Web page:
In 2007, McCarty was freed.

Lucky Guy

Despite having spent over two decades in prison for someone else’s crime, McCarty is a lucky man. He had dedicated and able attorneys fighting for him. Additionally, McCarty’s case happened to catch the eye of the Innocence Project, a group of lawyers and law students at Yeshiva University who assist inmates with cases that could benefit from modern DNA testing. Since 1992, the Innocence Project has helped remove 17 people from death row.

Death penalty supporters may point to McCarty’s eventual exoneration as proof of the system’s infallibility. However, that conclusion seems to overlook McCarty’s good fortune. For example, analyst Gilchrist had testified in thousands of cases over twenty years, including a number of capital cases. It was sheer luck that suspicions of her perjury habit surfaced while McCarty was still breathing. Also, McCarty was blessed with lawyers who gave a damn — not all do. Finally, the Innocence Project — as dedicated and effective as they are — are only able to get involved in a limited number of cases. Fortunately for McCarty, his case happened to be one.

The Ultimate Argument

There have been previous death row exonerations — 140 since 1973 — but apparently that number (3.5 per year) fell within the acceptable range for death penalty supporters. It also supported their belief that the system works, however belatedly.

But with DNA testing, the number of exonerations has jumped to five per year between 2000 and 2007. For an increasing number of voters — nationwide and in California — that’s just too many people. They realize that in many of these cases, the exonerations were the result of advocacy from outside the system, advocacy that very easily could have been focused on some other poor soul while the wheels of “justice” rolled over a number of innocent people.

On the other hand, they reason,  life with no possibility of parole will keep killers off the streets for good, while allowing those wrongfully convicted a chance to fight their conviction if new evidence proves them innocent.

*

Remember how we used to argue about the death penalty? You said it was a deterrent; I said it was meted out unfairly. You said it saved money; I said it wasted money.

Then we began to see an increasing number of stories in the news about DNA-based death row exonerations facilitated by such organizations as the Innocence Project and we put our argument on hold.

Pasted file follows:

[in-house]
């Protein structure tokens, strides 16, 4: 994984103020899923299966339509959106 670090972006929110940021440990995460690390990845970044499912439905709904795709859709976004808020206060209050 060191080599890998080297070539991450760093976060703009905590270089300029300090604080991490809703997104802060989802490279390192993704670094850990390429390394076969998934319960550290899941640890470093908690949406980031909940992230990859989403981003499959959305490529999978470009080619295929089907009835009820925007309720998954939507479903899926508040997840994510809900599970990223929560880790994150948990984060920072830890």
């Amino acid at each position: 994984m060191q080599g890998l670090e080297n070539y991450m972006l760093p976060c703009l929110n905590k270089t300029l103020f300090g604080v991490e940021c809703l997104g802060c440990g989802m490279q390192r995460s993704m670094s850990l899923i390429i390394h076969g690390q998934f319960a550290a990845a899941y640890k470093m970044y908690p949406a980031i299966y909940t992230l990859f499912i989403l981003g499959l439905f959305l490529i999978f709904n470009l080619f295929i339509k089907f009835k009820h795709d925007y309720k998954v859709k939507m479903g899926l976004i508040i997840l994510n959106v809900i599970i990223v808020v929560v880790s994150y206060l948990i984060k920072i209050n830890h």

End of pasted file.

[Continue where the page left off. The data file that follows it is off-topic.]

Wonderful as those stories were, they left us with one very disturbing and inescapable question: If these many lives are being saved because of the efforts of outside groups with limited resource and staff, how many other innocent lives are going all the way to the gurney because the Innocence Project is busy saving somebody else… 6, 10, 100?

We don’t argue about the death penalty anymore.

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Comments
  1. Hi Rusty,
    I have never been a fan of the Death Penalty. None of us has the right to take a life. I can’t even imagine what type of person would want the job of pushing the plunger. Let’s just stop this nonsense here and now. Plus, the person guilty of killing someone should be in prison, put to work and get on with their life in prison with the rest of the creeps; and not sitting in a private cell on death row for years and years. Sheesh, it is 2012 have we not evolved even a little bit?
    Love you,
    Debbie

    Like

    • Russ Buchanan says:

      Hi Debbie,

      Yeah, it is beyond me how our bloodlust has trumped our common sense and humanity for so long. With studies on deterrence inconclusive (at best) and a steadily increasing number of DNA-based exonerations hitting the headlines, how can anyone of good conscience support this barbarity?

      I’m with you — let those convicted of capital crimes do max security time for the rest of their lives, in many ways, a fate worse than death.

      Depressing subject notwithstanding… Always great to hear from you.

      RB

      Like

  2. Prop. 34 proponents are perpetuating a huge FRAUD against California voters, knowing that with the millions of out-of-state dollars they can repeat their lies enough times that voters will begin to accept them. A Study by Judicial Watch concludes that Prop. 34 is “both disingenuous and deceptive.” Three former CA governors and every major law enforcement group in CA OPPOSE Pro. 34.

    Pro. 34 is dangerous, will cost taxpayers more, and was poorly thought through.

    Prop. 34 will NOT save money, but instead COST TAXPAYERS BILLIONS of dollars more in additional trials, prison changes, and escalating health care costs.

    Claims that Prop. 34 will save money are based upon a paper written by a former judge who has been advocating for abolishing the death penalty for decades (biased and inaccurate). A review of these numbers by the Legislative Analyst’s Office concludes that the assumptions supporting these claimed savings “may well be wrong.” Michael Genest, former State Of California Finance Director, found that these “savings claims are grossly exaggerated.” Also, the loss of the threat of the death penalty will substantially increase the total number of murder trials by taking away a major incentive for murderers to plead guilty.

    Prop. 34 ignores the escalating costs of medical care for life-time inmates. Prop. 34 will cost CA taxpayers billions more over the next several years. (It is these huge medical costs that are fueling the attack on life sentences under 3-strikes under Prop. 36.)